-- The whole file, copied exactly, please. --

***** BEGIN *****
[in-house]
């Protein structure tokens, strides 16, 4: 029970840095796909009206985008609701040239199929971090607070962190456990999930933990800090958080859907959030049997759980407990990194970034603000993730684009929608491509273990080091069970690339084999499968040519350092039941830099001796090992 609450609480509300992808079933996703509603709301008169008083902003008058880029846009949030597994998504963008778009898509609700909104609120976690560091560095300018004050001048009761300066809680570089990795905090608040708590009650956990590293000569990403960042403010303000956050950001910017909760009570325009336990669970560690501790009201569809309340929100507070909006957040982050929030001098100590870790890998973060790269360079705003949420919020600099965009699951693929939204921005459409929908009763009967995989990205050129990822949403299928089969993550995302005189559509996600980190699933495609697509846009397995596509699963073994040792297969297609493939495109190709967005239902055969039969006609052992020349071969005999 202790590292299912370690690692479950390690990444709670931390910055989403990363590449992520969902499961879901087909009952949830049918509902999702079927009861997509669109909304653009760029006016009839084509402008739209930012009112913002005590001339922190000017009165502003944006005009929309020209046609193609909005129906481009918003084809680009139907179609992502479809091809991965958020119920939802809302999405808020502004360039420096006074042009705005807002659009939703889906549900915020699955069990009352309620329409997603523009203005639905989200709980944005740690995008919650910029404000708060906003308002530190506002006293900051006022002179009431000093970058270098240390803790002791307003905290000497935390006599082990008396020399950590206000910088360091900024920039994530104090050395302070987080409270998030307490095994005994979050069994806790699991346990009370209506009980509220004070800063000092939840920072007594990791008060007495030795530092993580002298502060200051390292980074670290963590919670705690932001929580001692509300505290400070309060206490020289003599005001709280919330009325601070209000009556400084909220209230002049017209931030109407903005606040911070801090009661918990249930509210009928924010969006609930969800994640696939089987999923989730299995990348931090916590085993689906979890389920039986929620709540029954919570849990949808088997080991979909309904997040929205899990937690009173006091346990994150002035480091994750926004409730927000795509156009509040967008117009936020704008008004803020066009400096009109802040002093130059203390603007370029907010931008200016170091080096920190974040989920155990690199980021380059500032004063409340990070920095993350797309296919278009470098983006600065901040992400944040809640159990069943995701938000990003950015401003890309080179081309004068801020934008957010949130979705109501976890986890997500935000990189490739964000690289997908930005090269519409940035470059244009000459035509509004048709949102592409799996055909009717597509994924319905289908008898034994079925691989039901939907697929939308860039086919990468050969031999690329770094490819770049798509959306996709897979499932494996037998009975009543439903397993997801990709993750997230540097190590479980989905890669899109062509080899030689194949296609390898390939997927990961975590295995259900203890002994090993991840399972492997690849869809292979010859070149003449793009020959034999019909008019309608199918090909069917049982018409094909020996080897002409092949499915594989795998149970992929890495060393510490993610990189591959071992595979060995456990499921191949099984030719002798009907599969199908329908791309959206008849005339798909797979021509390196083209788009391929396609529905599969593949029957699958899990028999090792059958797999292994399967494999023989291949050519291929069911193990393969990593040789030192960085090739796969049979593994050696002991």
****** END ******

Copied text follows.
[in-house]
């Protein structure tokens, strides 16, 4: 029970840095796909009206985008609701040239199929971090607070962190456990999930933990800090958080859907959030049997759980407990990194970034603000993730684009929608491509273990080091069970690339084999499968040519350092039941830099001796090992 609450609480509300992808079933996703509603709301008169008083902003008058880029846009949030597994998504963008778009898509609700909104609120976690560091560095300018004050001048009761300066809680570089990795905090608040708590009650956990590293000569990403960042403010303000956050950001910017909760009570325009336990669970560690501790009201569809309340929100507070909006957040982050929030001098100590870790890998973060790269360079705003949420919020600099965009699951693929939204921005459409929908009763009967995989990205050129990822949403299928089969993550995302005189559509996600980190699933495609697509846009397995596509699963073994040792297969297609493939495109190709967005239902055969039969006609052992020349071969005999 202790590292299912370690690692479950390690990444709670931390910055989403990363590449992520969902499961879901087909009952949830049918509902999702079927009861997509669109909304653009760029006016009839084509402008739209930012009112913002005590001339922190000017009165502003944006005009929309020209046609193609909005129906481009918003084809680009139907179609992502479809091809991965958020119920939802809302999405808020502004360039420096006074042009705005807002659009939703889906549900915020699955069990009352309620329409997603523009203005639905989200709980944005740690995008919650910029404000708060906003308002530190506002006293900051006022002179009431000093970058270098240390803790002791307003905290000497935390006599082990008396020399950590206000910088360091900024920039994530104090050395302070987080409270998030307490095994005994979050069994806790699991346990009370209506009980509220004070800063000092939840920072007594990791008060007495030795530092993580002298502060200051390292980074670290963590919670705690932001929580001692509300505290400070309060206490020289003599005001709280919330009325601070209000009556400084909220209230002049017209931030109407903005606040911070801090009661918990249930509210009928924010969006609930969800994640696939089987999923989730299995990348931090916590085993689906979890389920039986929620709540029954919570849990949808088997080991979909309904997040929205899990937690009173006091346990994150002035480091994750926004409730927000795509156009509040967008117009936020704008008004803020066009400096009109802040002093130059203390603007370029907010931008200016170091080096920190974040989920155990690199980021380059500032004063409340990070920095993350797309296919278009470098983006600065901040992400944040809640159990069943995701938000990003950015401003890309080179081309004068801020934008957010949130979705109501976890986890997500935000990189490739964000690289997908930005090269519409940035470059244009000459035509509004048709949102592409799996055909009717597509994924319905289908008898034994079925691989039901939907697929939308860039086919990468050969031999690329770094490819770049798509959306996709897979499932494996037998009975009543439903397993997801990709993750997230540097190590479980989905890669899109062509080899030689194949296609390898390939997927990961975590295995259900203890002994090993991840399972492997690849869809292979010859070149003449793009020959034999019909008019309608199918090909069917049982018409094909020996080897002409092949499915594989795998149970992929890495060393510490993610990189591959071992595979060995456990499921191949099984030719002798009907599969199908329908791309959206008849005339798909797979021509390196083209788009391929396609529905599969593949029957699958899990028999090792059958797999292994399967494999023989291949050519291929069911193990393969990593040789030192960085090739796969049979593994050696002991």